Swiss art collection on show two years after heist

Wed Feb 10, 2010 9:17am EST
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By Jason Rhodes

ZURICH (Reuters Life!) - Zurich's Kunsthaus museum will offer the first public glimpse Friday of a Swiss art collection that has been under lock and key since thieves stole its most-prized painting in a $160 million heist two years ago.

The collection of German-born arms maker Emil Buehrle hit the headlines in February 2008 when masked robbers made off with major works by Cezanne, Degas, Monet and Van Gogh in Switzerland's biggest-ever art theft.

The show will give the public a sneak preview of the collection before it moves residence in 2015 to a new wing of the Kunsthaus designed by British architect David Chipperfield.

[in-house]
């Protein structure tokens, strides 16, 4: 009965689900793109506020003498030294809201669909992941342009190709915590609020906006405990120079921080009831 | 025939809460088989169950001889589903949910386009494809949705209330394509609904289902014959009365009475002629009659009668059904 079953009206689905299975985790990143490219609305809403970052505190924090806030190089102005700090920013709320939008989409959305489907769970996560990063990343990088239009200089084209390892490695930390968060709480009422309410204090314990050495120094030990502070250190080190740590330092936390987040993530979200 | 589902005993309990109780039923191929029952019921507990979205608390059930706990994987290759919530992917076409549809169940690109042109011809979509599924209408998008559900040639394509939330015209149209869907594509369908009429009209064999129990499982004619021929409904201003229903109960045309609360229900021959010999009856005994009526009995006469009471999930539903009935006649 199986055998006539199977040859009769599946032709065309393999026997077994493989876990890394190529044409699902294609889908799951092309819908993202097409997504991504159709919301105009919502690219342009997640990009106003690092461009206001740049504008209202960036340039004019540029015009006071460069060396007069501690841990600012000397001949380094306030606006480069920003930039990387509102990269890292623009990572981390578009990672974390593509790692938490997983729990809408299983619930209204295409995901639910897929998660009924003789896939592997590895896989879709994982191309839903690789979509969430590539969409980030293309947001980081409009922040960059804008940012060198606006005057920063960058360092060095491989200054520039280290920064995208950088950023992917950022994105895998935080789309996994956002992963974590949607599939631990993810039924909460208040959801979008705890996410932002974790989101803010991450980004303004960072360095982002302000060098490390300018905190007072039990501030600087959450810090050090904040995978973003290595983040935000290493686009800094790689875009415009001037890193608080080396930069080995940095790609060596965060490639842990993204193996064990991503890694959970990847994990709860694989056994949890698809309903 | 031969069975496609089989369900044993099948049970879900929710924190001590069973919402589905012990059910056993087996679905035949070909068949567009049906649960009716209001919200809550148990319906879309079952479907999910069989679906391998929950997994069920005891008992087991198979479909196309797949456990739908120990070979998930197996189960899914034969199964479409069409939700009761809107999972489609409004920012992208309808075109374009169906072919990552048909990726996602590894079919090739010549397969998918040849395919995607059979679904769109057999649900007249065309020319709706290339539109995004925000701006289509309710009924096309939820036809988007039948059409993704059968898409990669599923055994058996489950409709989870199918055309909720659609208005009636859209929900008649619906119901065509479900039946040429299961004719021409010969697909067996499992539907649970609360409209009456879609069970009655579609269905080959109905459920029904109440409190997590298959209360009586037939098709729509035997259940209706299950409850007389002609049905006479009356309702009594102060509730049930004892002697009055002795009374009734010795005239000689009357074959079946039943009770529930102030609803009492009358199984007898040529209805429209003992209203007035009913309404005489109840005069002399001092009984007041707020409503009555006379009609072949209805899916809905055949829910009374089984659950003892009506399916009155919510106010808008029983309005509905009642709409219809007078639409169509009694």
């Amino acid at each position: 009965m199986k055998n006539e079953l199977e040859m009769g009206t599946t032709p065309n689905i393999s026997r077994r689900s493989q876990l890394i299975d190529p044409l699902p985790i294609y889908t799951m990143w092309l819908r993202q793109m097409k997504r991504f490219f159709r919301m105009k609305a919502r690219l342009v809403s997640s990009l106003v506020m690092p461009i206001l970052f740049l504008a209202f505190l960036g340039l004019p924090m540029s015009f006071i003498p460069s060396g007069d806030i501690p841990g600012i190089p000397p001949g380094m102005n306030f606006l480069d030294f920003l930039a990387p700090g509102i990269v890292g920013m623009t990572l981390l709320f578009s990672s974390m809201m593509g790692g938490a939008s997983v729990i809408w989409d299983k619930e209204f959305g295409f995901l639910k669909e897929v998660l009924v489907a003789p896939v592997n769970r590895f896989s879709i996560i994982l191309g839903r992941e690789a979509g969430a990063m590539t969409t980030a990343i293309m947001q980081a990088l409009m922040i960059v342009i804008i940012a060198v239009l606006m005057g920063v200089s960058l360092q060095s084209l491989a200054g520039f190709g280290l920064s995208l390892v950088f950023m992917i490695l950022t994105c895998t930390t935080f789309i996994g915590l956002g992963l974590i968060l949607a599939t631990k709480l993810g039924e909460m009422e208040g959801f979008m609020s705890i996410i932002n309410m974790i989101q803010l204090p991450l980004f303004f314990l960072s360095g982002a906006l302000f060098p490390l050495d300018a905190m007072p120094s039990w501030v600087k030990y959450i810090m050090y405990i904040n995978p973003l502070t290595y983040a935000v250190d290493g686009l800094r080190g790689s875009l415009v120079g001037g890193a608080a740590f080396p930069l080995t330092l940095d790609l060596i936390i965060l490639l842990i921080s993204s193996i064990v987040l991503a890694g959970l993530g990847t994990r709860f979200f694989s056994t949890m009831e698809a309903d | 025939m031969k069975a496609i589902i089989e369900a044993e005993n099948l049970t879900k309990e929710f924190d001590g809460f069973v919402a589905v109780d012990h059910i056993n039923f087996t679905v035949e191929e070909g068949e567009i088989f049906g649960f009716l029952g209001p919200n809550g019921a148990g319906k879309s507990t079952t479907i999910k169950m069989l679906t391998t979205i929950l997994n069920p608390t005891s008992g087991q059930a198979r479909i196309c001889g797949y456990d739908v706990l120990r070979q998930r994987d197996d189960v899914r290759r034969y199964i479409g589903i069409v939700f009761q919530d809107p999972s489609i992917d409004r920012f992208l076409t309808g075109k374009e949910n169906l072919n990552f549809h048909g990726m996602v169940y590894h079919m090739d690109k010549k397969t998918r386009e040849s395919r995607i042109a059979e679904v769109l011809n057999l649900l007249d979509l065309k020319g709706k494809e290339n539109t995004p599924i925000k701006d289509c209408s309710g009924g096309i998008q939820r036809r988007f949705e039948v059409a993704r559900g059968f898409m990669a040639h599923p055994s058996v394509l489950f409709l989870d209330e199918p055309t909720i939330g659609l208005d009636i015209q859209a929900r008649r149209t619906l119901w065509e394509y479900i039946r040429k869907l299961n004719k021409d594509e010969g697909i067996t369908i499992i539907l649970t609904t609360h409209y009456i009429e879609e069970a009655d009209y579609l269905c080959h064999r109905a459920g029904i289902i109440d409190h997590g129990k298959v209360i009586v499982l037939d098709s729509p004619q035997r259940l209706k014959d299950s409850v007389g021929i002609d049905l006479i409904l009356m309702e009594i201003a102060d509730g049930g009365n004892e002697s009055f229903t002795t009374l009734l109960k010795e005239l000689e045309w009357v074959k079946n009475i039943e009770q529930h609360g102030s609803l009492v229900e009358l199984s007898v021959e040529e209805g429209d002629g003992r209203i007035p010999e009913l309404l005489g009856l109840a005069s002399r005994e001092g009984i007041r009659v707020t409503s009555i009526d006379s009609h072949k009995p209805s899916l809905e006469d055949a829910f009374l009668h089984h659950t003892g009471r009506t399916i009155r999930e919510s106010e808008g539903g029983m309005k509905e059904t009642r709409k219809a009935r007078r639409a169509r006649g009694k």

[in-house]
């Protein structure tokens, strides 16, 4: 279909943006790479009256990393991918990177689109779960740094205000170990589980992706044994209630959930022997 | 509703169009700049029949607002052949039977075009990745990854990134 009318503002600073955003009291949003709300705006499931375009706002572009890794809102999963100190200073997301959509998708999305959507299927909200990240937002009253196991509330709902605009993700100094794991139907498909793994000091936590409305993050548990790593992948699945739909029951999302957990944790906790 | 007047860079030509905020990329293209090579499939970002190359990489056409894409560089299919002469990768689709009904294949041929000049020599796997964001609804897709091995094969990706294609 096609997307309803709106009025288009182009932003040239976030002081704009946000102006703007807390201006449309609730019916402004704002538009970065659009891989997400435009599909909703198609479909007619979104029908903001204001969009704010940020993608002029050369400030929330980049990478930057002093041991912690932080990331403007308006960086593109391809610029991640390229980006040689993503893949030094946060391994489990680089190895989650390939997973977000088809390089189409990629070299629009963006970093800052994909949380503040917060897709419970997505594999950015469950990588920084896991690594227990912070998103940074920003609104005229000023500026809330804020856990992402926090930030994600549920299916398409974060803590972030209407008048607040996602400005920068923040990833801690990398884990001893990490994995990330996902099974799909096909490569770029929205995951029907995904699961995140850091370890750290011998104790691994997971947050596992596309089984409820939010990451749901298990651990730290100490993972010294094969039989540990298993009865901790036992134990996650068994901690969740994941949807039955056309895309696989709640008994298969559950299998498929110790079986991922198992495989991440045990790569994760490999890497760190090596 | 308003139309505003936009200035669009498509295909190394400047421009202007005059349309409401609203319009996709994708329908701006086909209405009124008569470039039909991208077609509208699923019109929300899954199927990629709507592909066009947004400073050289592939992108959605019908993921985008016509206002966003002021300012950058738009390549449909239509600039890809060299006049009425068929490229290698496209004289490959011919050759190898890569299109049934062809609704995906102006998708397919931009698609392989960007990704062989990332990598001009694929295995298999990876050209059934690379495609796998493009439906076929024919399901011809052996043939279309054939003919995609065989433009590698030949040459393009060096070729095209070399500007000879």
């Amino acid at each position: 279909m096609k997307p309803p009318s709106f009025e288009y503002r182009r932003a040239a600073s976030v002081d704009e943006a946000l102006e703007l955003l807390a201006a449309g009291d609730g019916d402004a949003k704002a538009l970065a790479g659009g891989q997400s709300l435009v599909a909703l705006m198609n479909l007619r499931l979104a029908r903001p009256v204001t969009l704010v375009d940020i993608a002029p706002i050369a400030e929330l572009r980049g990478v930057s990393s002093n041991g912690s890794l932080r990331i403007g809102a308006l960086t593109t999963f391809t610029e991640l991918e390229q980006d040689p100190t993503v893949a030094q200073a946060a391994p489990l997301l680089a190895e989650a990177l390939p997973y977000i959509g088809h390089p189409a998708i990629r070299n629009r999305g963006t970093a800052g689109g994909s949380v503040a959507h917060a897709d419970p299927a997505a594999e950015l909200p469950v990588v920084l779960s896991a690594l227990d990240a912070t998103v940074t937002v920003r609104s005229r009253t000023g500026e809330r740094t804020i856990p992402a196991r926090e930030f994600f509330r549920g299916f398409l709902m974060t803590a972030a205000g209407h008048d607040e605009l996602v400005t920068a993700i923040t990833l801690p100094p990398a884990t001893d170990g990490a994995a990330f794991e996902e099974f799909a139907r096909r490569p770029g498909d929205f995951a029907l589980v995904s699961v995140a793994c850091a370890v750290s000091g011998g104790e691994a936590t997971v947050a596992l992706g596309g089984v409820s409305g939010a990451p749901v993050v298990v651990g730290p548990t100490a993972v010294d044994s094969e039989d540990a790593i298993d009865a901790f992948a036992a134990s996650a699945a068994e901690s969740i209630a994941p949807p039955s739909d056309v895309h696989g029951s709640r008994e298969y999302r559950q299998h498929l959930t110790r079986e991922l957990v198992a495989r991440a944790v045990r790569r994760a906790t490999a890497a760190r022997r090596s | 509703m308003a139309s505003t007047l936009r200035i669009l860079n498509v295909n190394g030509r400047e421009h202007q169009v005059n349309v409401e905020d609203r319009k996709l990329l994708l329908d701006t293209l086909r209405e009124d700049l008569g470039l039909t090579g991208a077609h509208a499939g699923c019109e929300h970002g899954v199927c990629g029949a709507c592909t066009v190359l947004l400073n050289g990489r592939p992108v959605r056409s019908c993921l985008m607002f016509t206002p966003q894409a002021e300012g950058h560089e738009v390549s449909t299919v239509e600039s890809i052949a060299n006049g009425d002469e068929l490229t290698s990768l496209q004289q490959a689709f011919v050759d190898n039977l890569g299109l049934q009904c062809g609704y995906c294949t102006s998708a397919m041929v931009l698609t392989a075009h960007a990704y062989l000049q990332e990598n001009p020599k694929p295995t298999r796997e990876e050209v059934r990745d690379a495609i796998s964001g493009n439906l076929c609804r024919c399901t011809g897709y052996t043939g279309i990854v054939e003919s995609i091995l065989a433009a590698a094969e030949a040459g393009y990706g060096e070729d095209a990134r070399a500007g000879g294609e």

The magnate's collection, which contains around 180 paintings and sculptures including some of the world's finest works of Impressionism and post-Impressionism, is usually housed in a villa adjoining Buehrle's former home by Lake Zurich.

The special event, which runs until May 16, is one of the highlights in a series to mark the centenary of the Kunsthaus. The series culminates in a show revisiting Picasso's first museum retrospective, held in the Jugendstil building in 1932.

"The presentation here can be considered as a dress rehearsal of this potential move," Lukas Gloor, the collection's director and show's co-curator, said in an interview with Reuters, adding the new location was not just being considered on security grounds.

"The uniting of the Buehrle collection with the Kunsthaus collection is aimed at addressing a larger audience than the one we can draw to the current premises and placing it in the central location it rightfully belongs."

The new wing of the Kunsthaus promises to turn Zurich into Europe's leading center for French Impressionism outside Paris.   Continued...

<p>A TV camera woman takes pictures of the painting 'Monet's garden at Giverny' from 1895 by late French artist Claude Monet (1840-1926) during a media preview at the Kunsthaus Zurich in Zurich, February 9, 2010. REUTERS/Arnd Wiegmann</p>